Because the data reported by the local agencies does not include kidnapping, the newspaper also had the FBI review its kidnapping investigations along the border.
Among the major findings:
•The murder rate for cities within 50 miles of the border was lower in nearly every year from 1998 to 2009, compared with the respective state average. For example, California had its lowest murder rate during that time period in 2009, when 5.3 people were murdered per 100,000 residents. In cities within 50 miles of the border, the highest murder rate over that time period occurred in 2003, when 4.6 people were murdered per 100,000 residents.
•The robbery rate for cities within 50 miles of the border was lower each year compared with the state average. In Texas over that time span, the robbery rate ranged from 145 to 173 per 100,000 people in the state, while the robbery rate throughout Texas' border region never rose above 100 per 100,000.
•Kidnapping cases investigated by the FBI along the border are on the decline. The bureau's Southwestern offices identified 62 cartel-related kidnapping cases on U.S. soil that involved cartels or illegal immigrants in 2009. That fell to 25 in 2010 and 10 so far in 2011.
When presented with USA TODAY's findings, a majority of law enforcement officials throughout the border region said the numbers accurately represent what they see.
"Over the last five years, whether you take a look at violent crime or property crime, we've seen a 30% decrease," said Chula Vista (Calif.) Police Chief David Bejarano, whose city is 7 miles from Tijuana.
In Arizona, the epicenter of the immigration debate since the state passed a tough immigration enforcement law last year, some police officials are frustrated by the rhetoric.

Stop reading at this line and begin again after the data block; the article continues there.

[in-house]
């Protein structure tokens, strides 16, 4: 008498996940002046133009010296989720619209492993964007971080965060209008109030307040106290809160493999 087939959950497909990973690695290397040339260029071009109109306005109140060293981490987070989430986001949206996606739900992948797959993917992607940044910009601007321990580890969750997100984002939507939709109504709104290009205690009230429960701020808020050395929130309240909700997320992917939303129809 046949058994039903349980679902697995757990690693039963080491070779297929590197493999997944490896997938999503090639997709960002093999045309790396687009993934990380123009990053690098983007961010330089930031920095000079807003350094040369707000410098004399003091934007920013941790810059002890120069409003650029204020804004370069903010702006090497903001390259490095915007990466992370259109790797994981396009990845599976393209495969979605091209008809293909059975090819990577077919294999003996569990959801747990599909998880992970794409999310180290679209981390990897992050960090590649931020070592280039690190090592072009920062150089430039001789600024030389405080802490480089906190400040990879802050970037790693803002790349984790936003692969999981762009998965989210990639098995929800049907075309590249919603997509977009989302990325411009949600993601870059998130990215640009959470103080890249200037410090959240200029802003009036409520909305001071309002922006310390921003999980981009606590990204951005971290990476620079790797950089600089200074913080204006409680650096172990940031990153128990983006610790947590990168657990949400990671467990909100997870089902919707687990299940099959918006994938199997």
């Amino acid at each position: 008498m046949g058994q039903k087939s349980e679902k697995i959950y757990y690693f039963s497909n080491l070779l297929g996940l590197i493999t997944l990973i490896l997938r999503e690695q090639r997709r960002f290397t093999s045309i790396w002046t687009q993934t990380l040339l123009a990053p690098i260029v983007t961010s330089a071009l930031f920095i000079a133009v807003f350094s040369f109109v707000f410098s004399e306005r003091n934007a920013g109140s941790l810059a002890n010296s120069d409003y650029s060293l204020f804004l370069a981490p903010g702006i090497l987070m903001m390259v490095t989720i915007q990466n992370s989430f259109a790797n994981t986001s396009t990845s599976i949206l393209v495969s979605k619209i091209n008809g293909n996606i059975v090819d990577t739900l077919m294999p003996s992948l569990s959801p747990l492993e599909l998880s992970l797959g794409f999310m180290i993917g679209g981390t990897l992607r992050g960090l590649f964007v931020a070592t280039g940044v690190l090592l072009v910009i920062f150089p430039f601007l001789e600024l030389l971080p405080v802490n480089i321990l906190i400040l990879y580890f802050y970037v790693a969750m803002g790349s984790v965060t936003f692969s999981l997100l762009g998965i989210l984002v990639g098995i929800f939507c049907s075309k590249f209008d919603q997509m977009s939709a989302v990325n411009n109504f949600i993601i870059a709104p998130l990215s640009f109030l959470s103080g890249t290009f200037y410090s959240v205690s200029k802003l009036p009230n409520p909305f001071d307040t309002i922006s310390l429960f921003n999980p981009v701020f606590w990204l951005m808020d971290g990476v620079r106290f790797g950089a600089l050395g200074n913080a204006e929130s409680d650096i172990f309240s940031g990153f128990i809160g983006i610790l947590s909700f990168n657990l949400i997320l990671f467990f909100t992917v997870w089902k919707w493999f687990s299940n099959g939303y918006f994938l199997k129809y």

"Everything looks really good, which is why it's so distressing and frustrating to read about these reports about crime going up everywhere along the border, when I know for a fact that the numbers don't support those allegations," Tucson Police Chief Roberto Villaseñor said.
And in Texas, El Paso has seen sharp declines in violent crimes despite being in the shadow of Ciudad Juárez, one of the main battlegrounds of Mexico's drug wars where 3,400 people were murdered last year.
"I'm not trying to paint a picture here that nothing ever happens, because it does," El Paso Police Chief Greg Allen said. "But some have tried to suggest that El Paso is a violent city just because of its location.
Unfortunately, some people's misperceptions have become their reality."
Critics express doubts about the credibility of the FBI data, known as the Uniform Crime Reports, the government's only national repository for local crime data.
One concern is that many crimes go unreported, and the FBI reports don't include some of the money-making crimes used frequently by Mexican drug cartels: kidnapping and extortion.
"There's actually a private industry that negotiates ransoms with kidnappers," said San Diego Sheriff's Dept. Capt. David Myers, who heads the office's Border Crime Suppression Team. "There are actual people you can call who can negotiate that ransom for you if your loved ones have been kidnapped, without involving law enforcement."
But the available data indicate kidnappings are on the decline.
FBI Assistant Director Kevin Perkins, who heads the agency's criminal investigative division, said crime statistics reported by border communities and daily contacts with local officials do not show surges in such crimes as kidnapping and extortion.
"We don't see giant spikes in violence," Perkins said.
Others say crime reports don't reflect the measure of the crime along the border.
U.S. Rep. Francisco "Quico" Canseco, a Texas Republican, joined Miller and McCaul in proposing a bill that would require Homeland Security to track border-related crimes to better account for kidnappings, property-related crimes and simple acts of trespassing when farmers and ranchers encounter smugglers crossing their lands.